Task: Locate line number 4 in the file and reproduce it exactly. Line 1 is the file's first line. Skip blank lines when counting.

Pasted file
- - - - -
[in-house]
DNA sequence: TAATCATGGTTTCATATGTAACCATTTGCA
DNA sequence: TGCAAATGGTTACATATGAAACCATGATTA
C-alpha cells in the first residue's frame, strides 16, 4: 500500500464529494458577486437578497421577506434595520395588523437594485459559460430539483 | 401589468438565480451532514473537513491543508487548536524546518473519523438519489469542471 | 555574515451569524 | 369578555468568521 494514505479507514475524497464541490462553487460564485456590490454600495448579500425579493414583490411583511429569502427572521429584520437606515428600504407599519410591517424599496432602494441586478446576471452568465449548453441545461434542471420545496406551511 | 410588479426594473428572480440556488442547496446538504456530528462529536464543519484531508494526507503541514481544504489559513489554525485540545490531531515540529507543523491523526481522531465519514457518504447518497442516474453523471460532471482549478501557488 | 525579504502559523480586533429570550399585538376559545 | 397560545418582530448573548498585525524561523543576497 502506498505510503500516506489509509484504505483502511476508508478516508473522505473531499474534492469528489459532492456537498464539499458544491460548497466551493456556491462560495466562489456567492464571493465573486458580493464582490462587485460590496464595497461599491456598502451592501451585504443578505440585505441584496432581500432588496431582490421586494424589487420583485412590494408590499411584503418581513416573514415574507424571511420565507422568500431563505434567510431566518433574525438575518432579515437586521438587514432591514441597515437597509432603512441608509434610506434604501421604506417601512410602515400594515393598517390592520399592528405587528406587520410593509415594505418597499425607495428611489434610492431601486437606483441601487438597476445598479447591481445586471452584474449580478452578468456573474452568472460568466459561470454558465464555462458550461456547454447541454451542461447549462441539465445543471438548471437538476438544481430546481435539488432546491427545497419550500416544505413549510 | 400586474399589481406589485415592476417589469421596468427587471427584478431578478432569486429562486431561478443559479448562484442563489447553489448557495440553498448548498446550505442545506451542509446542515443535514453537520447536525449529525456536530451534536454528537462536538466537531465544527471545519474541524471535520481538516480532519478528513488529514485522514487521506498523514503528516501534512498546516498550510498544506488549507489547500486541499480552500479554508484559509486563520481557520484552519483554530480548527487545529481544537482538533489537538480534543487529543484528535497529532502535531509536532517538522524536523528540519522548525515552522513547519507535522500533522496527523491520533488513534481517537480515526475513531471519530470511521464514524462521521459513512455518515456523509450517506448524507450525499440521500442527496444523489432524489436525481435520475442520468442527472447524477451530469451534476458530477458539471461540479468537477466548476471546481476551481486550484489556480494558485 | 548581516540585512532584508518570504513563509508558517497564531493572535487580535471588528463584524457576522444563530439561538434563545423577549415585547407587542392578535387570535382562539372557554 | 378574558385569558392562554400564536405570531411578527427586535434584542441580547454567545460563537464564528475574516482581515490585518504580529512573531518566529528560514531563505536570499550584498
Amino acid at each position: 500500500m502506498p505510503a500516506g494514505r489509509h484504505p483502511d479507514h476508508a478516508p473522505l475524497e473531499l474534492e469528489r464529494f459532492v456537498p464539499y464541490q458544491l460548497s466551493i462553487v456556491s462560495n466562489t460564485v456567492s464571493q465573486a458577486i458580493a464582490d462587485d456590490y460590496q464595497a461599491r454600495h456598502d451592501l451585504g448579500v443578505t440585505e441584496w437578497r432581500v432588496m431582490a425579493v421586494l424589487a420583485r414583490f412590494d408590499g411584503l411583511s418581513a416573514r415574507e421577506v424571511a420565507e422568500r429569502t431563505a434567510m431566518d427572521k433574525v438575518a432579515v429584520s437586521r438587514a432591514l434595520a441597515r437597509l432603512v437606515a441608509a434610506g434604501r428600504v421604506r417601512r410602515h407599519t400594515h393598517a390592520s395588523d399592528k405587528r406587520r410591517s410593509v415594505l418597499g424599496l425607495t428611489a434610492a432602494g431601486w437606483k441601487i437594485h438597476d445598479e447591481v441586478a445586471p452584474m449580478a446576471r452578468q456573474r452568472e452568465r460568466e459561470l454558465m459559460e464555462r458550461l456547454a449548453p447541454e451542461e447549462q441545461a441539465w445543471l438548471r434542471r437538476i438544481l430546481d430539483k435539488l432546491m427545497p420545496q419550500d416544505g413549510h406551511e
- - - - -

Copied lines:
C-alpha cells in the first residue's frame, strides 16, 4: 500500500464529494458577486437578497421577506434595520395588523437594485459559460430539483 | 401589468438565480451532514473537513491543508487548536524546518473519523438519489469542471 | 555574515451569524 | 369578555468568521 494514505479507514475524497464541490462553487460564485456590490454600495448579500425579493414583490411583511429569502427572521429584520437606515428600504407599519410591517424599496432602494441586478446576471452568465449548453441545461434542471420545496406551511 | 410588479426594473428572480440556488442547496446538504456530528462529536464543519484531508494526507503541514481544504489559513489554525485540545490531531515540529507543523491523526481522531465519514457518504447518497442516474453523471460532471482549478501557488 | 525579504502559523480586533429570550399585538376559545 | 397560545418582530448573548498585525524561523543576497 502506498505510503500516506489509509484504505483502511476508508478516508473522505473531499474534492469528489459532492456537498464539499458544491460548497466551493456556491462560495466562489456567492464571493465573486458580493464582490462587485460590496464595497461599491456598502451592501451585504443578505440585505441584496432581500432588496431582490421586494424589487420583485412590494408590499411584503418581513416573514415574507424571511420565507422568500431563505434567510431566518433574525438575518432579515437586521438587514432591514441597515437597509432603512441608509434610506434604501421604506417601512410602515400594515393598517390592520399592528405587528406587520410593509415594505418597499425607495428611489434610492431601486437606483441601487438597476445598479447591481445586471452584474449580478452578468456573474452568472460568466459561470454558465464555462458550461456547454447541454451542461447549462441539465445543471438548471437538476438544481430546481435539488432546491427545497419550500416544505413549510 | 400586474399589481406589485415592476417589469421596468427587471427584478431578478432569486429562486431561478443559479448562484442563489447553489448557495440553498448548498446550505442545506451542509446542515443535514453537520447536525449529525456536530451534536454528537462536538466537531465544527471545519474541524471535520481538516480532519478528513488529514485522514487521506498523514503528516501534512498546516498550510498544506488549507489547500486541499480552500479554508484559509486563520481557520484552519483554530480548527487545529481544537482538533489537538480534543487529543484528535497529532502535531509536532517538522524536523528540519522548525515552522513547519507535522500533522496527523491520533488513534481517537480515526475513531471519530470511521464514524462521521459513512455518515456523509450517506448524507450525499440521500442527496444523489432524489436525481435520475442520468442527472447524477451530469451534476458530477458539471461540479468537477466548476471546481476551481486550484489556480494558485 | 548581516540585512532584508518570504513563509508558517497564531493572535487580535471588528463584524457576522444563530439561538434563545423577549415585547407587542392578535387570535382562539372557554 | 378574558385569558392562554400564536405570531411578527427586535434584542441580547454567545460563537464564528475574516482581515490585518504580529512573531518566529528560514531563505536570499550584498